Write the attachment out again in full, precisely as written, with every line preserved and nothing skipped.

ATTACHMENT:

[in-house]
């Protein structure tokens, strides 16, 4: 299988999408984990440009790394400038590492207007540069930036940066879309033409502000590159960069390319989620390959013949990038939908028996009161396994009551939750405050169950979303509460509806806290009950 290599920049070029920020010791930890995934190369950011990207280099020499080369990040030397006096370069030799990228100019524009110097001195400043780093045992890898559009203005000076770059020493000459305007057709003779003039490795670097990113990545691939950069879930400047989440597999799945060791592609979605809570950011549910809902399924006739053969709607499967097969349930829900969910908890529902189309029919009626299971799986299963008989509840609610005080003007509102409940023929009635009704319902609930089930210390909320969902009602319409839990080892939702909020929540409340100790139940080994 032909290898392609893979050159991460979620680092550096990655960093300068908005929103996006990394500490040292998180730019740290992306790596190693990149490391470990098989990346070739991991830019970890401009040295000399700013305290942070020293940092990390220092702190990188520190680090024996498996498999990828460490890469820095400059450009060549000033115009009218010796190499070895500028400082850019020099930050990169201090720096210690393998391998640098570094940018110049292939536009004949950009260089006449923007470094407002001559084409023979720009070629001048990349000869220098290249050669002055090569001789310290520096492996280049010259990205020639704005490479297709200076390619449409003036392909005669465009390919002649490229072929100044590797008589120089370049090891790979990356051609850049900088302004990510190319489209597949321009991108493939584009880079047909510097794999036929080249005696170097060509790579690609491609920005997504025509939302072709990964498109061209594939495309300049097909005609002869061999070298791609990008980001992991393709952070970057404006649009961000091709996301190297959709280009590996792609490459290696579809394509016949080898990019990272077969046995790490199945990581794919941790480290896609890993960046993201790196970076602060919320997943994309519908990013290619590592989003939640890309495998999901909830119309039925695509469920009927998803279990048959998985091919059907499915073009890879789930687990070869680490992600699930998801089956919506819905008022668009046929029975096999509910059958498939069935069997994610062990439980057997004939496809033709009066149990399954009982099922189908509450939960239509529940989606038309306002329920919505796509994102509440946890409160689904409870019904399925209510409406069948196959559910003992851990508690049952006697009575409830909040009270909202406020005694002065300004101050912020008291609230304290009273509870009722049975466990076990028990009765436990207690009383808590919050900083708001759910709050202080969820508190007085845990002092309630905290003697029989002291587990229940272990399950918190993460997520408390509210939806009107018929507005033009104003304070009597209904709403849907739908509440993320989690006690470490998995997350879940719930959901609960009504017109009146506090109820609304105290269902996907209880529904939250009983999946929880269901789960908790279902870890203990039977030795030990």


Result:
[in-house]
């Protein structure tokens, strides 16, 4: 299988999408984990440009790394400038590492207007540069930036940066879309033409502000590159960069390319989620390959013949990038939908028996009161396994009551939750405050169950979303509460509806806290009950 290599920049070029920020010791930890995934190369950011990207280099020499080369990040030397006096370069030799990228100019524009110097001195400043780093045992890898559009203005000076770059020493000459305007057709003779003039490795670097990113990545691939950069879930400047989440597999799945060791592609979605809570950011549910809902399924006739053969709607499967097969349930829900969910908890529902189309029919009626299971799986299963008989509840609610005080003007509102409940023929009635009704319902609930089930210390909320969902009602319409839990080892939702909020929540409340100790139940080994 032909290898392609893979050159991460979620680092550096990655960093300068908005929103996006990394500490040292998180730019740290992306790596190693990149490391470990098989990346070739991991830019970890401009040295000399700013305290942070020293940092990390220092702190990188520190680090024996498996498999990828460490890469820095400059450009060549000033115009009218010796190499070895500028400082850019020099930050990169201090720096210690393998391998640098570094940018110049292939536009004949950009260089006449923007470094407002001559084409023979720009070629001048990349000869220098290249050669002055090569001789310290520096492996280049010259990205020639704005490479297709200076390619449409003036392909005669465009390919002649490229072929100044590797008589120089370049090891790979990356051609850049900088302004990510190319489209597949321009991108493939584009880079047909510097794999036929080249005696170097060509790579690609491609920005997504025509939302072709990964498109061209594939495309300049097909005609002869061999070298791609990008980001992991393709952070970057404006649009961000091709996301190297959709280009590996792609490459290696579809394509016949080898990019990272077969046995790490199945990581794919941790480290896609890993960046993201790196970076602060919320997943994309519908990013290619590592989003939640890309495998999901909830119309039925695509469920009927998803279990048959998985091919059907499915073009890879789930687990070869680490992600699930998801089956919506819905008022668009046929029975096999509910059958498939069935069997994610062990439980057997004939496809033709009066149990399954009982099922189908509450939960239509529940989606038309306002329920919505796509994102509440946890409160689904409870019904399925209510409406069948196959559910003992851990508690049952006697009575409830909040009270909202406020005694002065300004101050912020008291609230304290009273509870009722049975466990076990028990009765436990207690009383808590919050900083708001759910709050202080969820508190007085845990002092309630905290003697029989002291587990229940272990399950918190993460997520408390509210939806009107018929507005033009104003304070009597209904709403849907739908509440993320989690006690470490998995997350879940719930959901609960009504017109009146506090109820609304105290269902996907209880529904939250009983999946929880269901789960908790279902870890203990039977030795030990």